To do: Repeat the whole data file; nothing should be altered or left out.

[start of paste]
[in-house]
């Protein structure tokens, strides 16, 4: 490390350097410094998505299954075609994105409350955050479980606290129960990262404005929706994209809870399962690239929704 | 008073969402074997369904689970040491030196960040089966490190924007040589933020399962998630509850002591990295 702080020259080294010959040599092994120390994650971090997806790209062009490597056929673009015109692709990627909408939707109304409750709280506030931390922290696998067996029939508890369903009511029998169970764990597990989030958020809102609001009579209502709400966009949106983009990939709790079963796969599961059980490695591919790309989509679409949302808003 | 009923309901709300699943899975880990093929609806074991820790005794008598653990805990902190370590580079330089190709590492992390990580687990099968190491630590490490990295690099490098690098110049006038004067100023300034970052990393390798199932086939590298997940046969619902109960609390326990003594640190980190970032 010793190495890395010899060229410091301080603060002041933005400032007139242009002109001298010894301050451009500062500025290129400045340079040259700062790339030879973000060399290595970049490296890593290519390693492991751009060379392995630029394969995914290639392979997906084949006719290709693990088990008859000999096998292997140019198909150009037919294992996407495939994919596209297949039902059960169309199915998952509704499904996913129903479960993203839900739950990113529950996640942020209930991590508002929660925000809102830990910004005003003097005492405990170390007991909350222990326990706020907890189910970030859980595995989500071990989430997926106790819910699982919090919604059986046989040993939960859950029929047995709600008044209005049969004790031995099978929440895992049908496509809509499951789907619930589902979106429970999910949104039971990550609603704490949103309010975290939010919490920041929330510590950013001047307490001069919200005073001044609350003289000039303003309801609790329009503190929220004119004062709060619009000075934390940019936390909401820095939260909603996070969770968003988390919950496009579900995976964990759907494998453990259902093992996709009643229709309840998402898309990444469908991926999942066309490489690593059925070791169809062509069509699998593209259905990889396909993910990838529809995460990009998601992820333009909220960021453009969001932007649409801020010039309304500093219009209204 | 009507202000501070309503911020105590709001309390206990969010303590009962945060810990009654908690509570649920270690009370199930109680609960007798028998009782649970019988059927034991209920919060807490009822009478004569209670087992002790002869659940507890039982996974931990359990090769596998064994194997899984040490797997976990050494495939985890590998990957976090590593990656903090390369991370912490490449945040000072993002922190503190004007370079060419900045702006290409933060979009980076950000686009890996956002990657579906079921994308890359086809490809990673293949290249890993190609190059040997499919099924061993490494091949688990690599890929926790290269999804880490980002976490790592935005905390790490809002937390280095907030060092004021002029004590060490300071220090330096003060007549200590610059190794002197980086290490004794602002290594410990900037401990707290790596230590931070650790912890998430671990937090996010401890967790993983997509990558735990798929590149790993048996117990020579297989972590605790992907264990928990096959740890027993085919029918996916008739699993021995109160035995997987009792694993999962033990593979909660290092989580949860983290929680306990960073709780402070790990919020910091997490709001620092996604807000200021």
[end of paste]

[in-house]
């Protein structure tokens, strides 16, 4: 490390350097410094998505299954075609994105409350955050479980606290129960990262404005929706994209809870399962690239929704 | 008073969402074997369904689970040491030196960040089966490190924007040589933020399962998630509850002591990295 702080020259080294010959040599092994120390994650971090997806790209062009490597056929673009015109692709990627909408939707109304409750709280506030931390922290696998067996029939508890369903009511029998169970764990597990989030958020809102609001009579209502709400966009949106983009990939709790079963796969599961059980490695591919790309989509679409949302808003 | 009923309901709300699943899975880990093929609806074991820790005794008598653990805990902190370590580079330089190709590492992390990580687990099968190491630590490490990295690099490098690098110049006038004067100023300034970052990393390798199932086939590298997940046969619902109960609390326990003594640190980190970032 010793190495890395010899060229410091301080603060002041933005400032007139242009002109001298010894301050451009500062500025290129400045340079040259700062790339030879973000060399290595970049490296890593290519390693492991751009060379392995630029394969995914290639392979997906084949006719290709693990088990008859000999096998292997140019198909150009037919294992996407495939994919596209297949039902059960169309199915998952509704499904996913129903479960993203839900739950990113529950996640942020209930991590508002929660925000809102830990910004005003003097005492405990170390007991909350222990326990706020907890189910970030859980595995989500071990989430997926106790819910699982919090919604059986046989040993939960859950029929047995709600008044209005049969004790031995099978929440895992049908496509809509499951789907619930589902979106429970999910949104039971990550609603704490949103309010975290939010919490920041929330510590950013001047307490001069919200005073001044609350003289000039303003309801609790329009503190929220004119004062709060619009000075934390940019936390909401820095939260909603996070969770968003988390919950496009579900995976964990759907494998453990259902093992996709009643229709309840998402898309990444469908991926999942066309490489690593059925070791169809062509069509699998593209259905990889396909993910990838529809995460990009998601992820333009909220960021453009969001932007649409801020010039309304500093219009209204 | 009507202000501070309503911020105590709001309390206990969010303590009962945060810990009654908690509570649920270690009370199930109680609960007798028998009782649970019988059927034991209920919060807490009822009478004569209670087992002790002869659940507890039982996974931990359990090769596998064994194997899984040490797997976990050494495939985890590998990957976090590593990656903090390369991370912490490449945040000072993002922190503190004007370079060419900045702006290409933060979009980076950000686009890996956002990657579906079921994308890359086809490809990673293949290249890993190609190059040997499919099924061993490494091949688990690599890929926790290269999804880490980002976490790592935005905390790490809002937390280095907030060092004021002029004590060490300071220090330096003060007549200590610059190794002197980086290490004794602002290594410990900037401990707290790596230590931070650790912890998430671990937090996010401890967790993983997509990558735990798929590149790993048996117990020579297989972590605790992907264990928990096959740890027993085919029918996916008739699993021995109160035995997987009792694993999962033990593979909660290092989580949860983290929680306990960073709780402070790990919020910091997490709001620092996604807000200021």